TOPSA+'s school building
TOPSA+’s school building

The greatest news of all is that Three Oaks Public School Academy officially claimed 1212 Kingsley Street in Muskegon, MI as their forever home by purchasing their school building this year.

“Purchasing this building means that Three Oaks Public School Academy is here to stay,” said Sarah Wildey, Vice President of MIChoice. “Three Oaks strives to be a pinnacle of excellence and safety as a cornerstone to their neighborhood.”

The Board of Directors has contributed to TOPSA+’s success by constantly yet strategically raising the bar for themselves as a Board and for the school leadership team. The TOPSA+ Board expects that each child will receive the best possible education in the safest possible environment… and the TOPSA+ team delivers each and every time.

So you may not see the presence of capes or incredible stunts on a daily basis, but the staff at TOPSA+ is dedicated to preparing students to become inspired, ethical, compassionate and reflective citizens… the superheroes of today, tomorrow and beyond.


TOPSA+ teachers answer “What are some strategies you have used with struggling readers and also accelerated readers?”

lisaLisa Sportell, 1st Grade Teacher

I create hands on, interactive ways to learn. Students use colorful, hands on materials daily along with computer based activities. They are engaged and are challenged at their levels.

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alexisAlexis Quebbeman, Kindergarten Teacher

In Kindergarten, I initially want my students to understand the one to one correspondence concept. We use Halloween Monster fingers to help them with this. The students are always so excited to wear these and read with them! I also love to use stuffed animals as reading buddies. My students who say reading is hard for them get a sense of comfort when they have a stuffed animal on their lap. For the accelerated kids, it is important to keep their motivation high even though they have met the kindergarten reading goal. I read a lot of books to my students and I ALWAYS give students a chance to look/read the same book that I read. They love to use the same high energy expressions that their teacher uses while reading. I often see students playing school with their classmates. It’s all about letting my students get excited to read!

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taraTara Triezenberg, 3rd Grade Teacher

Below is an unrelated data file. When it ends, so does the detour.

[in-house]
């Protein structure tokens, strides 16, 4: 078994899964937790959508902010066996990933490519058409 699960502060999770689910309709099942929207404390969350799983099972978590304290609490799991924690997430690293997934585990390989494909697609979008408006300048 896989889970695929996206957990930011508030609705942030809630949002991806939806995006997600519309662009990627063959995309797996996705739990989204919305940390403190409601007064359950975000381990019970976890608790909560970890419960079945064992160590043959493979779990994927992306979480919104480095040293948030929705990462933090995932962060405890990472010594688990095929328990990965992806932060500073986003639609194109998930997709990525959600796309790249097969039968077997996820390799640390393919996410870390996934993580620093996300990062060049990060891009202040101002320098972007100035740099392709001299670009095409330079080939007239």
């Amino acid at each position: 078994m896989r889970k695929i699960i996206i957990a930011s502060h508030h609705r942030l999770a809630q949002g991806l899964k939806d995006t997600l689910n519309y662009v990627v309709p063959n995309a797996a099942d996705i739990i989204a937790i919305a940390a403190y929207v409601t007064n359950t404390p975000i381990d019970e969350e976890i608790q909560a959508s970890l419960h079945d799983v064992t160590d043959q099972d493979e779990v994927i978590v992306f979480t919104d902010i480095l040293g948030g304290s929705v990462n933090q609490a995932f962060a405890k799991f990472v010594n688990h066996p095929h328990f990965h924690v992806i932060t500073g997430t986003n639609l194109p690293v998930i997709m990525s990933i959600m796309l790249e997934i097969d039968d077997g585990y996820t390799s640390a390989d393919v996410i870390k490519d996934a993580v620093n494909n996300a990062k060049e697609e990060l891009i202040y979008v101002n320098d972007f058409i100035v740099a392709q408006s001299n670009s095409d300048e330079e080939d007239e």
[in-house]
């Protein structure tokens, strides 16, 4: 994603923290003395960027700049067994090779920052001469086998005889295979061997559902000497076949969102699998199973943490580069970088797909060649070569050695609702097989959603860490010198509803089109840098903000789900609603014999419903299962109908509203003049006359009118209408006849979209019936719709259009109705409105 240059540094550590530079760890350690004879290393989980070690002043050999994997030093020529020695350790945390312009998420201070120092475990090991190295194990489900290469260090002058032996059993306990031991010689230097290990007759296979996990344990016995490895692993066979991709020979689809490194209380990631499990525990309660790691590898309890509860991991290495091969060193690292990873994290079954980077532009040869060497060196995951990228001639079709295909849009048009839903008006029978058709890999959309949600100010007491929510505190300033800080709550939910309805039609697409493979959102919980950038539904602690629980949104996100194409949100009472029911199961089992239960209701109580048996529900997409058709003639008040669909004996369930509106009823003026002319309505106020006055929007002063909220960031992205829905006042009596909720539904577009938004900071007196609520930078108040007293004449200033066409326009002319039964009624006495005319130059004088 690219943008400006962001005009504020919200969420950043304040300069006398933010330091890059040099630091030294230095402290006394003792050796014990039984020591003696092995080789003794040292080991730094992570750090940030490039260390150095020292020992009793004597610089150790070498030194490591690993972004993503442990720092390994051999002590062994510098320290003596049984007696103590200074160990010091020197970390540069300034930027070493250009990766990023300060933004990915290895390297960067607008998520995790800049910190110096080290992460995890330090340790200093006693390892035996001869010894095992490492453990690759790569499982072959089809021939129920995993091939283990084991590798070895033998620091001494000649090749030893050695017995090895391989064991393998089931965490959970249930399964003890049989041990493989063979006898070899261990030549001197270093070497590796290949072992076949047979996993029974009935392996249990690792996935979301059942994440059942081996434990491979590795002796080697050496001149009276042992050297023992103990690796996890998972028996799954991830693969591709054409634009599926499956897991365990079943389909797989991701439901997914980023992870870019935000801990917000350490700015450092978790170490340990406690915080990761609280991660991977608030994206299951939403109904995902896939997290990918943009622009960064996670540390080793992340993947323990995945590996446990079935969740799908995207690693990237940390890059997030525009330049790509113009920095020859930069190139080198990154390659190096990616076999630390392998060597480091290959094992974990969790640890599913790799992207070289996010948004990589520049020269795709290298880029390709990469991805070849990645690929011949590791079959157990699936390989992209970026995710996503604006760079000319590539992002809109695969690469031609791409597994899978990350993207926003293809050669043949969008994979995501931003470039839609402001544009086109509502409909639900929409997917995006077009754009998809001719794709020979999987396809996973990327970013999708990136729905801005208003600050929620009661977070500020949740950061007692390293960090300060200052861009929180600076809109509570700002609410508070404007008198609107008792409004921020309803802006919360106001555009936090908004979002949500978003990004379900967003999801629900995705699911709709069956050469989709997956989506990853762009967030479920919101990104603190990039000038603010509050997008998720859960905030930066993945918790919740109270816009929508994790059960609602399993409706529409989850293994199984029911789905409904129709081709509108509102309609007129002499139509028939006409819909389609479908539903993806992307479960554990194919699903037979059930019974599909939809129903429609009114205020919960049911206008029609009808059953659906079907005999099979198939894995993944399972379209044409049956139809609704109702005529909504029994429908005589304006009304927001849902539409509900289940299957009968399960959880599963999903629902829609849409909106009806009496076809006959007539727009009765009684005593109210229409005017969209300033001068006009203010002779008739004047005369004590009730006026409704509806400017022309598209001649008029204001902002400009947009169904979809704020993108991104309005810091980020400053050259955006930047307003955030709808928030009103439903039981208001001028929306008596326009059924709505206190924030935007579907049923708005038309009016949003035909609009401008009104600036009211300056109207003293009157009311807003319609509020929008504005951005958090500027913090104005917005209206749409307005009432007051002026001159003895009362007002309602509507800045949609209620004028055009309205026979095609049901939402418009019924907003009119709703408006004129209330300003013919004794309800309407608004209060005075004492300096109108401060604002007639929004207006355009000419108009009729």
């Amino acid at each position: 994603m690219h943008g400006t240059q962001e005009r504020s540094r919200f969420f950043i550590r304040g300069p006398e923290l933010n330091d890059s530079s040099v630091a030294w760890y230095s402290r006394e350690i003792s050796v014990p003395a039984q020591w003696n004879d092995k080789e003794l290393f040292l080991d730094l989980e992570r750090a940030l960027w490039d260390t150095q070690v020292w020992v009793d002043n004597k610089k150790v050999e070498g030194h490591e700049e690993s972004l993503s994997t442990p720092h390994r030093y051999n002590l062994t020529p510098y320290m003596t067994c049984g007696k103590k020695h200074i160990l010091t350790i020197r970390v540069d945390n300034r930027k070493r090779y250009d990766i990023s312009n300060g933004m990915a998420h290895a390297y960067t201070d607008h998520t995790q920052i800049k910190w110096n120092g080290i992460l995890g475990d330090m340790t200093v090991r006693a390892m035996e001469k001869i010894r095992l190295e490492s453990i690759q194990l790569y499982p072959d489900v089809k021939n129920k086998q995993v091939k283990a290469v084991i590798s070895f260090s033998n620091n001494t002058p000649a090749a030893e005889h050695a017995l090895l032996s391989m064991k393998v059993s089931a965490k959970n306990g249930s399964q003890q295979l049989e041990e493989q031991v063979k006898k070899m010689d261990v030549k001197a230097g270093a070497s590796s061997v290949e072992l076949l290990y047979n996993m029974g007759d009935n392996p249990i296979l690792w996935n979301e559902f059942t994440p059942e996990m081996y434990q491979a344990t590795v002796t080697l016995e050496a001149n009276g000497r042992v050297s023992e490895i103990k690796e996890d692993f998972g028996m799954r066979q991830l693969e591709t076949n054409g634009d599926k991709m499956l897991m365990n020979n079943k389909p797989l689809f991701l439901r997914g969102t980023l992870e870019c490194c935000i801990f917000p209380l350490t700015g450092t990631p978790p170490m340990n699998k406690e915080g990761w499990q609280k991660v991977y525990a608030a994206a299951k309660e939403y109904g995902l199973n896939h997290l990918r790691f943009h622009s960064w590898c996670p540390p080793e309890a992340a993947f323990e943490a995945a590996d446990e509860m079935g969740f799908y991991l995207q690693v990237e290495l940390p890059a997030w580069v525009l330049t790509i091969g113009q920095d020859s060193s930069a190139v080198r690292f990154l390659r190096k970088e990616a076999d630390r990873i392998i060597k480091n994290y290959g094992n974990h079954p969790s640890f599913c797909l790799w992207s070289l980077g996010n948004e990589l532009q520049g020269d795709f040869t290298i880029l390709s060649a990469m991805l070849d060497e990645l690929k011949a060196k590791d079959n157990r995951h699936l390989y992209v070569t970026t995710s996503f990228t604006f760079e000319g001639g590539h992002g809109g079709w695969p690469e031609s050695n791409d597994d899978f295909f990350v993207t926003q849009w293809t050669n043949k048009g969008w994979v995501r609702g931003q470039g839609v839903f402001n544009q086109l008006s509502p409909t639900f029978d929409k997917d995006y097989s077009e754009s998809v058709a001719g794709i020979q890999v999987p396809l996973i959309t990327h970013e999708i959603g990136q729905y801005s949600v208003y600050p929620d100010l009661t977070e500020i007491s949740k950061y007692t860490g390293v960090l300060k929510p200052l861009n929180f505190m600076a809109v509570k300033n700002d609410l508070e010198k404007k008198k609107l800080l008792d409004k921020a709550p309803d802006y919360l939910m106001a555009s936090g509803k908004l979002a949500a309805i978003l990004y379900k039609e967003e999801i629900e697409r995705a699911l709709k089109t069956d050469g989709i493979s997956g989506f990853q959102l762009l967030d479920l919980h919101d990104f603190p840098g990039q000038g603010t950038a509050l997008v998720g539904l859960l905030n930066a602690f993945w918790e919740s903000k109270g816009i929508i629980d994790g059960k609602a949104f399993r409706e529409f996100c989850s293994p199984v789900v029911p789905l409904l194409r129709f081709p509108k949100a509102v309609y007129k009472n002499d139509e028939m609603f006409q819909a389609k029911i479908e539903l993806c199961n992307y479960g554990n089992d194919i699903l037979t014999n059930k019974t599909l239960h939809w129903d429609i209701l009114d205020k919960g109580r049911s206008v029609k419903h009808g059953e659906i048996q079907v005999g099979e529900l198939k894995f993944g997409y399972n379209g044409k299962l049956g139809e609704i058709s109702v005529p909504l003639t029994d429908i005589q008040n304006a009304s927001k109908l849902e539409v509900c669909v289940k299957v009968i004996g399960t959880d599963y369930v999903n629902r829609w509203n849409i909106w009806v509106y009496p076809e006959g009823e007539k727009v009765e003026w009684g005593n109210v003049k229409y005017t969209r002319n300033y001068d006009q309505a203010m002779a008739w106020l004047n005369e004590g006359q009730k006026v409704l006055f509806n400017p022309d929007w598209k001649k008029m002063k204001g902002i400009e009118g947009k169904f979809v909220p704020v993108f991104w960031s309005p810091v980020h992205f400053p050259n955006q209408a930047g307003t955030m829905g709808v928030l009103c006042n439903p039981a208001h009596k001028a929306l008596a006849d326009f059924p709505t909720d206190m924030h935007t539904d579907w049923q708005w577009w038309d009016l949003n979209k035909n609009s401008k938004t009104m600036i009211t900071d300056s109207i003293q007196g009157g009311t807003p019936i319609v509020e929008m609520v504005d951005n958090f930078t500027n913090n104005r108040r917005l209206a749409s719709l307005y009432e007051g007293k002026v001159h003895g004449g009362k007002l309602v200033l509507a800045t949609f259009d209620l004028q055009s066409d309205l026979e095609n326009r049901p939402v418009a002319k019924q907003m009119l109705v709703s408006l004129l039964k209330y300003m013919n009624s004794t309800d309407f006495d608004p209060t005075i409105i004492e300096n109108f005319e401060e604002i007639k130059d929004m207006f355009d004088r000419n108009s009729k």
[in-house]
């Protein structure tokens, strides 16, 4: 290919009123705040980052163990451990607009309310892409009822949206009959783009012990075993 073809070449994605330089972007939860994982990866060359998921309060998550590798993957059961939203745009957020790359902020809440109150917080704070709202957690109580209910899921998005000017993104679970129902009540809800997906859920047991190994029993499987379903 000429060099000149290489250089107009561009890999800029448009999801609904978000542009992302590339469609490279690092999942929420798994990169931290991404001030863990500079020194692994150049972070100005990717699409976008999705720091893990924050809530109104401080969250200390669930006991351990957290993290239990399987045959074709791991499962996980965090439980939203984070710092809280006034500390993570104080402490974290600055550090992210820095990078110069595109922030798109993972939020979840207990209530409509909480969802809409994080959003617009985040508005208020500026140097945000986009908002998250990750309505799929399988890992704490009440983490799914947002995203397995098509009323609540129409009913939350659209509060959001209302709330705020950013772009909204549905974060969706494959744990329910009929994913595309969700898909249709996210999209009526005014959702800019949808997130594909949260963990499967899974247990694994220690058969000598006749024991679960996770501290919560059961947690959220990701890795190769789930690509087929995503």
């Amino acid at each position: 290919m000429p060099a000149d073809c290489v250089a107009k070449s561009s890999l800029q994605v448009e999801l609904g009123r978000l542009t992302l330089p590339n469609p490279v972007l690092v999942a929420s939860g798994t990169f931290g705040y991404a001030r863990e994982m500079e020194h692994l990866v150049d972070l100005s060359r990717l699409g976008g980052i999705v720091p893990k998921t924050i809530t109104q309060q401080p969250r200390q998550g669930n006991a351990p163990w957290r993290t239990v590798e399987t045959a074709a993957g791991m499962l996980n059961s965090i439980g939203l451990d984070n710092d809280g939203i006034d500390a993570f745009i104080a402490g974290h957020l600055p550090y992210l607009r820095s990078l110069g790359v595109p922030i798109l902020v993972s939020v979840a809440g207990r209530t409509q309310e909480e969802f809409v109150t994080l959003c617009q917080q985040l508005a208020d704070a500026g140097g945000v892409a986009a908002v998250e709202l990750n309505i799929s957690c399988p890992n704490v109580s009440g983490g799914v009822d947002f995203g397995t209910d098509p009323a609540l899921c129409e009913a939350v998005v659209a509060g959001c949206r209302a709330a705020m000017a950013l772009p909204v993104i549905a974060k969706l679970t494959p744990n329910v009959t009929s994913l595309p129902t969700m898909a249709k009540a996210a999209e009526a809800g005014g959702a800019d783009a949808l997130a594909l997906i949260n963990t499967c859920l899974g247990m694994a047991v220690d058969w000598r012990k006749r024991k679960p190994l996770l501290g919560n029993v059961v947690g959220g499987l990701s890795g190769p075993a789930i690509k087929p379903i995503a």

Some strategies that I use with struggling readers are teaching close reading and note taking skills to my entire class. Struggling students can use both of these skills to help them become better readers. Additionally, I teach my struggling readers about their schema. When students make connections with what they already know, it’s easier for them to file new knowledge into their working memory and eventually move it to their long term memory. Similarly, I also teach my struggling readers about metacognition. When students are explicitly taught to think about their thinking as they read, they will begin to notice and apply the reading strategies that are being taught.

With my accelerated readers, I use questioning strategies to encourage higher level thinking. I may ask my accelerated readers higher levels of questions from Bloom’s Taxonomy, the creating and evaluating questions. In addition, I also use student guided book clubs to encourage my accelerated readers to read higher level texts.

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elizabethElizabeth Szymanski, Reading Specialist

With struggling readers I think the trick is to get them to realize that reading can be fun, so I’ve created lots of games to work on their skills. They have so much fun playing the games, that they forget they are also reading. Accelerated readers love a good challenging project. One group of accelerated 3rd graders researched local history and discovered that we have shipwrecks right off the coast of Muskegon. We took a trip to the local library and learned how to use some of the resources that aren’t available on the Internet. They used this information to create posters which they displayed for the whole school.